Genital Tuberculosis

The incidence of genital tuberculosis varies widely with the social status of the patient and her environment. The incidence is about 1 per cent amongst the gynecological patients attending the outpatient department in the developing countries. Incidence is high (5–10%) amongst the patients with infertility. With the prevalence of HIV infection incidence of genital tuberculosis is rising. About 10 per cent of women with pelvic tuberculosis, have urinary tract tuberculosis.

The causative organism is Mycobacterium tuberculosis of human type. Very rarely the bovine type may affect the vulva. Genital tuberculosis is almost always secondary to primary infection elsewhere in the extragenital sites such as lungs (50%), lymph nodes, urinary tract, bones and joints. The fallopian tubes are invariably the primary sites of pelvic tuberculosis from where secondary spread occurs to other genital organs.

From any of the primary sites, the pelvic organs are involved by hematogenous spread in about 90 per cent cases. If the post-primary hematogenous spread coincides with the growth spurt of the pelvic vessels, the genital organs, the tubes in particular, are likely to be affected. Thus, the pelvic organs are infected during puberty. If the spread precedes the growth phase, the genital organs are spared. The infection remains dormant for a variable period of time (4–6 years) until clinical manifestations appear

The commonest site of affection is the fallopian tubes (100%). Both the tubes arection is in the submucosal layer (interstitial salpingitis) of the ampullary part of the tube. The infection may spread medially along the wall causing destruction of the muscles which are replaced by fibrous tissue. The walls get thickened, become calcified or even ossified. The thickening may at time become segmented. The infection may spread inwards; the mucosa gets swollen and destroyed. The fimbria are everted and the abdominal ostium usually remains patent. The elongated and distended distal tube with the patent abdominal ostium gives the appearance of “tobacco-pouch”. Occlusion of the ostium may however occur due to adhesions.The tubercles burst pouring the caseous material inside the lumen producing tubercular pyosalpinx, which may adhere to the ovaries and the surrounding structures. Often the infection spreads outwards producing perisalpingitis with exudation, causing dense adhesions with the surrounding structures— tubercular tubo-ovarian mass. Rarely, military tubercles may be found on the serosal surface of the tubes, uterus, peritoneum or intestines. These are often associated with tubercular peritonitis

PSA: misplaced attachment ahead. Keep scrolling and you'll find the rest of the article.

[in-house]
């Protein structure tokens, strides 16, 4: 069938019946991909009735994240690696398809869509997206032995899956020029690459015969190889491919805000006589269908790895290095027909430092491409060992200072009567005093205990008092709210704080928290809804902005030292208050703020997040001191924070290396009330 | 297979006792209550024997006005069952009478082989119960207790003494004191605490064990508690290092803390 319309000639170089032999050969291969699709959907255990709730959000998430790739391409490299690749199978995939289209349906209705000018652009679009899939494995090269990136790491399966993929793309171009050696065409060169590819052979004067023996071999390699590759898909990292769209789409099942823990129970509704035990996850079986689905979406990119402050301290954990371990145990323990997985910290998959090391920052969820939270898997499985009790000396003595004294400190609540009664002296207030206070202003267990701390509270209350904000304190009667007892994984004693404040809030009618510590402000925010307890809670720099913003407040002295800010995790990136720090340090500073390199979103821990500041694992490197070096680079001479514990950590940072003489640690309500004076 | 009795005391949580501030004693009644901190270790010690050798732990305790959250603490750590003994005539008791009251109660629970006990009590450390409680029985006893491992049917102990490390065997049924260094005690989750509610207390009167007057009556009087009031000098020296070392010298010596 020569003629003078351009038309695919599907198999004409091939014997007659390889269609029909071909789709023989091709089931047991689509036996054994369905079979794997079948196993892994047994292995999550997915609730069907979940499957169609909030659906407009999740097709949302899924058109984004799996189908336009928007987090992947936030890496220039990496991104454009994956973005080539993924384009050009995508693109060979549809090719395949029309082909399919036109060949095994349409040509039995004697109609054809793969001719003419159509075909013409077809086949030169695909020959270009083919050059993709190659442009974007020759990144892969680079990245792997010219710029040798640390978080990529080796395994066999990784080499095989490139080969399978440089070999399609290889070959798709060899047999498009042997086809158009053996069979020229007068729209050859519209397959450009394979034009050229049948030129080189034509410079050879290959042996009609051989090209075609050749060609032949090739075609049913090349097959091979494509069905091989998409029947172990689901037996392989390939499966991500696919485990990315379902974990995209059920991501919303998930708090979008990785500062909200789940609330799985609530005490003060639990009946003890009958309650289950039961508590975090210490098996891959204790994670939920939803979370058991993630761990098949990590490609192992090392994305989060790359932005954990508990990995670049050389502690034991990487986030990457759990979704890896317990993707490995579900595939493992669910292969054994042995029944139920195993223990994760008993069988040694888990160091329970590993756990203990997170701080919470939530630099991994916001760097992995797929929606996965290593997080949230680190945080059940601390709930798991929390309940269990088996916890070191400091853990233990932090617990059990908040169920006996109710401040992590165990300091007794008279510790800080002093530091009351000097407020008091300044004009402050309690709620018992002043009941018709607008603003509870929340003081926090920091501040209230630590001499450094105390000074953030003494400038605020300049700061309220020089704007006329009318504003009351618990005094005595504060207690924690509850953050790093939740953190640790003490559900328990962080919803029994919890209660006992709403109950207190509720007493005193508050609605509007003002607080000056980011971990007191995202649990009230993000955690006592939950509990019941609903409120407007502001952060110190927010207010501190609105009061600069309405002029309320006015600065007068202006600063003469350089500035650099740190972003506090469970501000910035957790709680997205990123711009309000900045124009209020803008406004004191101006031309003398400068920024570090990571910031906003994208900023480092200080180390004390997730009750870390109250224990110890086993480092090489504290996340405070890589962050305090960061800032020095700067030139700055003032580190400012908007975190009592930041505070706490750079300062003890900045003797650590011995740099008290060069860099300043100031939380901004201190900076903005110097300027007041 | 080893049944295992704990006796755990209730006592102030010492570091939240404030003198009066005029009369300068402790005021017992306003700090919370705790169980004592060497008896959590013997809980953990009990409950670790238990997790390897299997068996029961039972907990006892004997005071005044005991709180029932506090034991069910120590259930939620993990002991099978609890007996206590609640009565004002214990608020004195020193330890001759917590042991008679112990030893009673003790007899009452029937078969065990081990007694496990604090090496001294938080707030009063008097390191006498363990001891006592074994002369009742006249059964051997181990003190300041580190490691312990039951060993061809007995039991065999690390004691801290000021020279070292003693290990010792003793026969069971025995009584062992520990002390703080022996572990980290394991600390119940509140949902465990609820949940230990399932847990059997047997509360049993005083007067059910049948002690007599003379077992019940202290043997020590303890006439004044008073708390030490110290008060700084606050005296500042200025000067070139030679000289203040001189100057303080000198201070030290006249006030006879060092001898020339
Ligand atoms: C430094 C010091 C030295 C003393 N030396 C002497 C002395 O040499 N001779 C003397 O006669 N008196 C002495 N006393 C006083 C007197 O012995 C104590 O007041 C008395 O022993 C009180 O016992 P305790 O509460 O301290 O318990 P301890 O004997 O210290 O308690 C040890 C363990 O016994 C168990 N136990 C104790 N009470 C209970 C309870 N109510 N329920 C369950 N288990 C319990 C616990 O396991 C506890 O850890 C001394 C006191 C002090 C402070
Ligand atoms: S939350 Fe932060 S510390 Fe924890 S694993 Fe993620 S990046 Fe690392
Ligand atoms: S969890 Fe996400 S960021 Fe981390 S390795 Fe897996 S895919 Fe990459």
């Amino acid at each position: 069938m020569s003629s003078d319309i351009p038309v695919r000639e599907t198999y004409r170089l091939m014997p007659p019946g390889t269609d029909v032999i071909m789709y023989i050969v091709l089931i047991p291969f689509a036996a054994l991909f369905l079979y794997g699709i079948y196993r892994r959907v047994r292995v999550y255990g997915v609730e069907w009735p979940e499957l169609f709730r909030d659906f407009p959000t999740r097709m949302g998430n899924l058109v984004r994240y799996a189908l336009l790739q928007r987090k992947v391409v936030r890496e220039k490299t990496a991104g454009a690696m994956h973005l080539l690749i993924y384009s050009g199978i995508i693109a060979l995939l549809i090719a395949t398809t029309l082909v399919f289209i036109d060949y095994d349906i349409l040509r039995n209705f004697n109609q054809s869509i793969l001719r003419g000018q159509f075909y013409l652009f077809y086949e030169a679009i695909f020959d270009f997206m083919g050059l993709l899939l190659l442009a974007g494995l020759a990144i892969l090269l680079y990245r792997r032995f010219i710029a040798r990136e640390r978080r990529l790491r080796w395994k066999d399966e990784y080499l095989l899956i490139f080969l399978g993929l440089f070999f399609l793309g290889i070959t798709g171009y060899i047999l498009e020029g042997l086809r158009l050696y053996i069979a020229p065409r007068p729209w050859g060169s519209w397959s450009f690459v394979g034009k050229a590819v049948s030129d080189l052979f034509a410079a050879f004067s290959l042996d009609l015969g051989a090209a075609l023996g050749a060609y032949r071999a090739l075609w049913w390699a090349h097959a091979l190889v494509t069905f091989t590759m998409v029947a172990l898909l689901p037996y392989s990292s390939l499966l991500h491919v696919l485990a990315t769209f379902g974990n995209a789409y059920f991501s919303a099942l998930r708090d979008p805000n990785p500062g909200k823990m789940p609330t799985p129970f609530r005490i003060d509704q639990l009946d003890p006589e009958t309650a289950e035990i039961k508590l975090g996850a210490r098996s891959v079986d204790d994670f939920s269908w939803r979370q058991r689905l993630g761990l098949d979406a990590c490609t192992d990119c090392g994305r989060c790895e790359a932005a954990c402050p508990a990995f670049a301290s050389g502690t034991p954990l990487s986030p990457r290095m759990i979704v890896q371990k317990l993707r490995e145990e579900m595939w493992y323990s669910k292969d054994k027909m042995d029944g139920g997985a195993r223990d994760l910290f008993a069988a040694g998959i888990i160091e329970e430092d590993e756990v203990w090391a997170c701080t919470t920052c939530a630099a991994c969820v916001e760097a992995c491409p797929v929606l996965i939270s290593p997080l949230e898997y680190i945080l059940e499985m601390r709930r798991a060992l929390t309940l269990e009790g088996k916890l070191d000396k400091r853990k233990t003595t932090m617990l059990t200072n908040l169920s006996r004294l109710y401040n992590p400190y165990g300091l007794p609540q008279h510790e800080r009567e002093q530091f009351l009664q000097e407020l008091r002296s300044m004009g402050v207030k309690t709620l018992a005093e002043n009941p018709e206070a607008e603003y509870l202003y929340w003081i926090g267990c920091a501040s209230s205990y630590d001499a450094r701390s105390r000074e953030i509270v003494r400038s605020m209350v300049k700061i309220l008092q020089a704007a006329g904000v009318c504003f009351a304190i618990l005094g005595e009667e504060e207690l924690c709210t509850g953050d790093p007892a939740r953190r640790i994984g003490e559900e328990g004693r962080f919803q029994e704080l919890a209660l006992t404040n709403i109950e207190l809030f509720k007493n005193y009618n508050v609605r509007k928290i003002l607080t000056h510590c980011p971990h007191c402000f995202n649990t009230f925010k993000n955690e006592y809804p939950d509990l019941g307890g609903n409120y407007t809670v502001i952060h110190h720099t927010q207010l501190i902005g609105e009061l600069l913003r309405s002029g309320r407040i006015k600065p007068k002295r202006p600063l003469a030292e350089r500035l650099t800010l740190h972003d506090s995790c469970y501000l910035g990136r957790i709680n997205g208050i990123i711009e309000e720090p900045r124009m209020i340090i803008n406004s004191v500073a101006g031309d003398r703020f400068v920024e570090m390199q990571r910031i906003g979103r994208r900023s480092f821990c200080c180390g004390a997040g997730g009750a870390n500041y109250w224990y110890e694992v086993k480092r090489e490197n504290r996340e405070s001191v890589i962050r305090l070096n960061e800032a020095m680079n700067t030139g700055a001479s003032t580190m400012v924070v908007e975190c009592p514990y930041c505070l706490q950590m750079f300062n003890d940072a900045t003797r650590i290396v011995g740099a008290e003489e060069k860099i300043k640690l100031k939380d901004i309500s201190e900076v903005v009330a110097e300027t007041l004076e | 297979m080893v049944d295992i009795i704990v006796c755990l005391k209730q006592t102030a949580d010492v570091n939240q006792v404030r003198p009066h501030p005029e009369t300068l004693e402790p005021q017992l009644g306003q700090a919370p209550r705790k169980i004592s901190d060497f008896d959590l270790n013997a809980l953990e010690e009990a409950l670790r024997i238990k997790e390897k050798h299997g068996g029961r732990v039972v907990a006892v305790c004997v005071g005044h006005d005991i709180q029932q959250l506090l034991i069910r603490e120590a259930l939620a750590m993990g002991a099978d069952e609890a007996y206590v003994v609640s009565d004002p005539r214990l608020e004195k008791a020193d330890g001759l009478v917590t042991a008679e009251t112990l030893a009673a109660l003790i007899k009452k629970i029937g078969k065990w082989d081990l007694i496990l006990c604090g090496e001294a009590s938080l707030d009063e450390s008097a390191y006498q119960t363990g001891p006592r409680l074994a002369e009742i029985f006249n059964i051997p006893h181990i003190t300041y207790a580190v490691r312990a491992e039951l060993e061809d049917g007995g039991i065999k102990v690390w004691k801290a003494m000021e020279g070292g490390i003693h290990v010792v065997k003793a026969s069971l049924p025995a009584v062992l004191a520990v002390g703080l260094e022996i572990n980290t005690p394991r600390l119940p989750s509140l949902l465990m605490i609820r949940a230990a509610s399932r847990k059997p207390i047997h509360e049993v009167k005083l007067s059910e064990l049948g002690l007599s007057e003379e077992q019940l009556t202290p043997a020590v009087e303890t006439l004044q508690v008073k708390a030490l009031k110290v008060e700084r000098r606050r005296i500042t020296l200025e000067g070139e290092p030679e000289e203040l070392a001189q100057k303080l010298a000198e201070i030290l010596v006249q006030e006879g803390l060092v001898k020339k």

Microscopic picture of the lesion is very characteristic irrespective of the organ involved. Typical granuloma consists of infiltration of multinucleated giant cells (Langhans), chronic inflammatory cells and epithelioid cells, surrounding a central area of caseation necrosis. Caseation may not be a constant feature.

The infection is restricted mostly (80%) to childbearing period (20–40 years). There may be past history of tubercular affection of the lungs or lymph glands. Genital tuberculosis occurs in 10–20 per cent of patients who have pulmonary tuberculosis in adolescence. A family history of contact may be available. Onset is mostly insidious. A flare up of the infection may occur acutely either spontaneously or following diagnostic endometrial curettage or hysterosalpingography.